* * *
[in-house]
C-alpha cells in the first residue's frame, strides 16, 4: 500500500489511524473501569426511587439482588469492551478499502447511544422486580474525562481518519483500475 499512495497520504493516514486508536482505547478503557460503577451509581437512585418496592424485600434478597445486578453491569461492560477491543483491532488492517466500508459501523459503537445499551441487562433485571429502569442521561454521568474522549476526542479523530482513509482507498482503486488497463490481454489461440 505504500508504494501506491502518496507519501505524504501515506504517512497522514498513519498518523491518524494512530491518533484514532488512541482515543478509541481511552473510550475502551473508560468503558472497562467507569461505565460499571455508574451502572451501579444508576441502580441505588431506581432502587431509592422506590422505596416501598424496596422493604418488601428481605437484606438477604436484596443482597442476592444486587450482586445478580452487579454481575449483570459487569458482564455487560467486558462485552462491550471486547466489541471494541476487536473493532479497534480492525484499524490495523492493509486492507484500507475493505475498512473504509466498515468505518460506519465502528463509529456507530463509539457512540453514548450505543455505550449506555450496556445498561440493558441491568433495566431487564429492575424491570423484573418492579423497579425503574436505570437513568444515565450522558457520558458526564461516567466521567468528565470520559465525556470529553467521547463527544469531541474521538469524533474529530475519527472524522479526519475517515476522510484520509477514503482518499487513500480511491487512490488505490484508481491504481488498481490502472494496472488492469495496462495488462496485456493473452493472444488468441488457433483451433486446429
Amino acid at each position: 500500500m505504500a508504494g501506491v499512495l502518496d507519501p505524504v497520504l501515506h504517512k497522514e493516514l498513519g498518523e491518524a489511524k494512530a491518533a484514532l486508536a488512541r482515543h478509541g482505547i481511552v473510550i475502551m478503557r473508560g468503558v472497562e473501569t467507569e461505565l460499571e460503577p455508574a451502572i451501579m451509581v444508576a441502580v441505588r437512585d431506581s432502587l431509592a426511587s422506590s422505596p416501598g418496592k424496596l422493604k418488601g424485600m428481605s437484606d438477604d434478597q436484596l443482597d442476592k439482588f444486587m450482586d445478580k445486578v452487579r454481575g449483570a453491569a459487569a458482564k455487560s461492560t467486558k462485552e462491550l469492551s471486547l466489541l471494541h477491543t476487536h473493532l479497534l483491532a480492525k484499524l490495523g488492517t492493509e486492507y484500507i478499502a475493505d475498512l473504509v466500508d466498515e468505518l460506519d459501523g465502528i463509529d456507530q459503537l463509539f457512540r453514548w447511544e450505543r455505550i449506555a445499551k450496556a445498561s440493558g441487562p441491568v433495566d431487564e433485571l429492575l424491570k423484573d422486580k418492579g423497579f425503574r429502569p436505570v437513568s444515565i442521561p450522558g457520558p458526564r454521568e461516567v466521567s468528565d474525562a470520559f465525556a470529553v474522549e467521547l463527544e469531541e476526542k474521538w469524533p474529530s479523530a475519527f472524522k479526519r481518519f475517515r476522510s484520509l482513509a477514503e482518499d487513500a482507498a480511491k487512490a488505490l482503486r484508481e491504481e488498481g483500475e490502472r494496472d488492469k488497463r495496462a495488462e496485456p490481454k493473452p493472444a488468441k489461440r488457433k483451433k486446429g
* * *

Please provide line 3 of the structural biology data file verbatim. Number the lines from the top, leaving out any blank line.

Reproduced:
Amino acid at each position: 500500500m505504500a508504494g501506491v499512495l502518496d507519501p505524504v497520504l501515506h504517512k497522514e493516514l498513519g498518523e491518524a489511524k494512530a491518533a484514532l486508536a488512541r482515543h478509541g482505547i481511552v473510550i475502551m478503557r473508560g468503558v472497562e473501569t467507569e461505565l460499571e460503577p455508574a451502572i451501579m451509581v444508576a441502580v441505588r437512585d431506581s432502587l431509592a426511587s422506590s422505596p416501598g418496592k424496596l422493604k418488601g424485600m428481605s437484606d438477604d434478597q436484596l443482597d442476592k439482588f444486587m450482586d445478580k445486578v452487579r454481575g449483570a453491569a459487569a458482564k455487560s461492560t467486558k462485552e462491550l469492551s471486547l466489541l471494541h477491543t476487536h473493532l479497534l483491532a480492525k484499524l490495523g488492517t492493509e486492507y484500507i478499502a475493505d475498512l473504509v466500508d466498515e468505518l460506519d459501523g465502528i463509529d456507530q459503537l463509539f457512540r453514548w447511544e450505543r455505550i449506555a445499551k450496556a445498561s440493558g441487562p441491568v433495566d431487564e433485571l429492575l424491570k423484573d422486580k418492579g423497579f425503574r429502569p436505570v437513568s444515565i442521561p450522558g457520558p458526564r454521568e461516567v466521567s468528565d474525562a470520559f465525556a470529553v474522549e467521547l463527544e469531541e476526542k474521538w469524533p474529530s479523530a475519527f472524522k479526519r481518519f475517515r476522510s484520509l482513509a477514503e482518499d487513500a482507498a480511491k487512490a488505490l482503486r484508481e491504481e488498481g483500475e490502472r494496472d488492469k488497463r495496462a495488462e496485456p490481454k493473452p493472444a488468441k489461440r488457433k483451433k486446429g